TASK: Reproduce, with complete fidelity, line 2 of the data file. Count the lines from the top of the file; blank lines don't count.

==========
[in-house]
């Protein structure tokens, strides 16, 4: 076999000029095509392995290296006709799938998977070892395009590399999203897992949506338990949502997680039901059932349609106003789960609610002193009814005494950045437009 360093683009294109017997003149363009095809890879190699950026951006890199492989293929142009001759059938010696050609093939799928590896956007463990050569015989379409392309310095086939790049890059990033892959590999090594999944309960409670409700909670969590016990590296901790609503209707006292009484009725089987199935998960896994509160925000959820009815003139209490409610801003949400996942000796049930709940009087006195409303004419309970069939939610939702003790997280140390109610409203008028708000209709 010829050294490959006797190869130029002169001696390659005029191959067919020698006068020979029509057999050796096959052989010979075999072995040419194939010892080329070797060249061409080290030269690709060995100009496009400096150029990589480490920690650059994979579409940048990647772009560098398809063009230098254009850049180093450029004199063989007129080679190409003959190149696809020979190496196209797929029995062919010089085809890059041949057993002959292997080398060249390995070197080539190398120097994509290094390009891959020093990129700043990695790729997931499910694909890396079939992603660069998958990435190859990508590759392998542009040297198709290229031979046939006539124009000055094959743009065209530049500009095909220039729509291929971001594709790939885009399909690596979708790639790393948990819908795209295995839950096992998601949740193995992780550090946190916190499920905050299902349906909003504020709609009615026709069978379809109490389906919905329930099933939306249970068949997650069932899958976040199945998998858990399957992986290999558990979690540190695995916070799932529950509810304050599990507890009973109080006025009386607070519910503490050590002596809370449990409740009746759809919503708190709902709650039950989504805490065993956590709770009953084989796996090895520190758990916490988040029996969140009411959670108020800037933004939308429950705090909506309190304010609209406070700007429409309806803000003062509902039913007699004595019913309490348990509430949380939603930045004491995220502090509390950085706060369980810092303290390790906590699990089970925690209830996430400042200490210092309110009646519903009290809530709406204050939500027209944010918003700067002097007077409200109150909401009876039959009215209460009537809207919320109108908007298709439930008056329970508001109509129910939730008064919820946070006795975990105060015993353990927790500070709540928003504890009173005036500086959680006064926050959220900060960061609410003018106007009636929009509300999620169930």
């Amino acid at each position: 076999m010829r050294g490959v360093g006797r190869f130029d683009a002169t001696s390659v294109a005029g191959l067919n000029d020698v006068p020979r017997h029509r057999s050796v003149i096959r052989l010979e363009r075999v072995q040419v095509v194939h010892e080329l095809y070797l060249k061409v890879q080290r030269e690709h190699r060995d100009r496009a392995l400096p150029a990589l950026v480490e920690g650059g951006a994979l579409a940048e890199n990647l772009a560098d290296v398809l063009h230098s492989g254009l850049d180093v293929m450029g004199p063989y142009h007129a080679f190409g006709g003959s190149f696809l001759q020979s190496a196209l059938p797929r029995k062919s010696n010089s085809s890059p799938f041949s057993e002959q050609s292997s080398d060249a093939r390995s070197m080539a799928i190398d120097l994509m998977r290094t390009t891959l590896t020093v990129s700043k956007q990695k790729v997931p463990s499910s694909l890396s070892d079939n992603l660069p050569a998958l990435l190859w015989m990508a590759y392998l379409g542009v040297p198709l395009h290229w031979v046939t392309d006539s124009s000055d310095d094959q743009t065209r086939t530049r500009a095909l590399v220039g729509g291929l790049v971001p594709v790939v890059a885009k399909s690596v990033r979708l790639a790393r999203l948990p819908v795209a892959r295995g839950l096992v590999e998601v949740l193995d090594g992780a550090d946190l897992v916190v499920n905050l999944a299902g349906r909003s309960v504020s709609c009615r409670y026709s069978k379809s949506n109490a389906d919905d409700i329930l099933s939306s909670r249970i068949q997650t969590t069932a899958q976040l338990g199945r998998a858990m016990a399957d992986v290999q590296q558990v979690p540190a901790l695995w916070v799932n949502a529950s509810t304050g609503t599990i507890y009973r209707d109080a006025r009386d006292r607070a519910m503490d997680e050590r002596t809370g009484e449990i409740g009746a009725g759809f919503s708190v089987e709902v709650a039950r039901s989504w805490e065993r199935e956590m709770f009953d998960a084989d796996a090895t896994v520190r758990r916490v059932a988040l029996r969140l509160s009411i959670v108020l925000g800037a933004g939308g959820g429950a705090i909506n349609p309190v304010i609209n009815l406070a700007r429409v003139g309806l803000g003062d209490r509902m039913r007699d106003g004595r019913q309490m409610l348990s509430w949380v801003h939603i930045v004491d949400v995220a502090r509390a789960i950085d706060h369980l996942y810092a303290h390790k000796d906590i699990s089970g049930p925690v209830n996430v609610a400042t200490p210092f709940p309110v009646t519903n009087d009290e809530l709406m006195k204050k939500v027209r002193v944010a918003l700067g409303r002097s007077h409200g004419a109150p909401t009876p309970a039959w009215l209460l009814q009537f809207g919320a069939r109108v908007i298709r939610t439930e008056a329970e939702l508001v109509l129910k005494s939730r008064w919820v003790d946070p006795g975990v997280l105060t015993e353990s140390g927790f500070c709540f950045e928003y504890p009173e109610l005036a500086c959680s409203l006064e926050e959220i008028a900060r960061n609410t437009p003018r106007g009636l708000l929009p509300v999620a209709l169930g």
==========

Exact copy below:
């Protein structure tokens, strides 16, 4: 076999000029095509392995290296006709799938998977070892395009590399999203897992949506338990949502997680039901059932349609106003789960609610002193009814005494950045437009 360093683009294109017997003149363009095809890879190699950026951006890199492989293929142009001759059938010696050609093939799928590896956007463990050569015989379409392309310095086939790049890059990033892959590999090594999944309960409670409700909670969590016990590296901790609503209707006292009484009725089987199935998960896994509160925000959820009815003139209490409610801003949400996942000796049930709940009087006195409303004419309970069939939610939702003790997280140390109610409203008028708000209709 010829050294490959006797190869130029002169001696390659005029191959067919020698006068020979029509057999050796096959052989010979075999072995040419194939010892080329070797060249061409080290030269690709060995100009496009400096150029990589480490920690650059994979579409940048990647772009560098398809063009230098254009850049180093450029004199063989007129080679190409003959190149696809020979190496196209797929029995062919010089085809890059041949057993002959292997080398060249390995070197080539190398120097994509290094390009891959020093990129700043990695790729997931499910694909890396079939992603660069998958990435190859990508590759392998542009040297198709290229031979046939006539124009000055094959743009065209530049500009095909220039729509291929971001594709790939885009399909690596979708790639790393948990819908795209295995839950096992998601949740193995992780550090946190916190499920905050299902349906909003504020709609009615026709069978379809109490389906919905329930099933939306249970068949997650069932899958976040199945998998858990399957992986290999558990979690540190695995916070799932529950509810304050599990507890009973109080006025009386607070519910503490050590002596809370449990409740009746759809919503708190709902709650039950989504805490065993956590709770009953084989796996090895520190758990916490988040029996969140009411959670108020800037933004939308429950705090909506309190304010609209406070700007429409309806803000003062509902039913007699004595019913309490348990509430949380939603930045004491995220502090509390950085706060369980810092303290390790906590699990089970925690209830996430400042200490210092309110009646519903009290809530709406204050939500027209944010918003700067002097007077409200109150909401009876039959009215209460009537809207919320109108908007298709439930008056329970508001109509129910939730008064919820946070006795975990105060015993353990927790500070709540928003504890009173005036500086959680006064926050959220900060960061609410003018106007009636929009509300999620169930």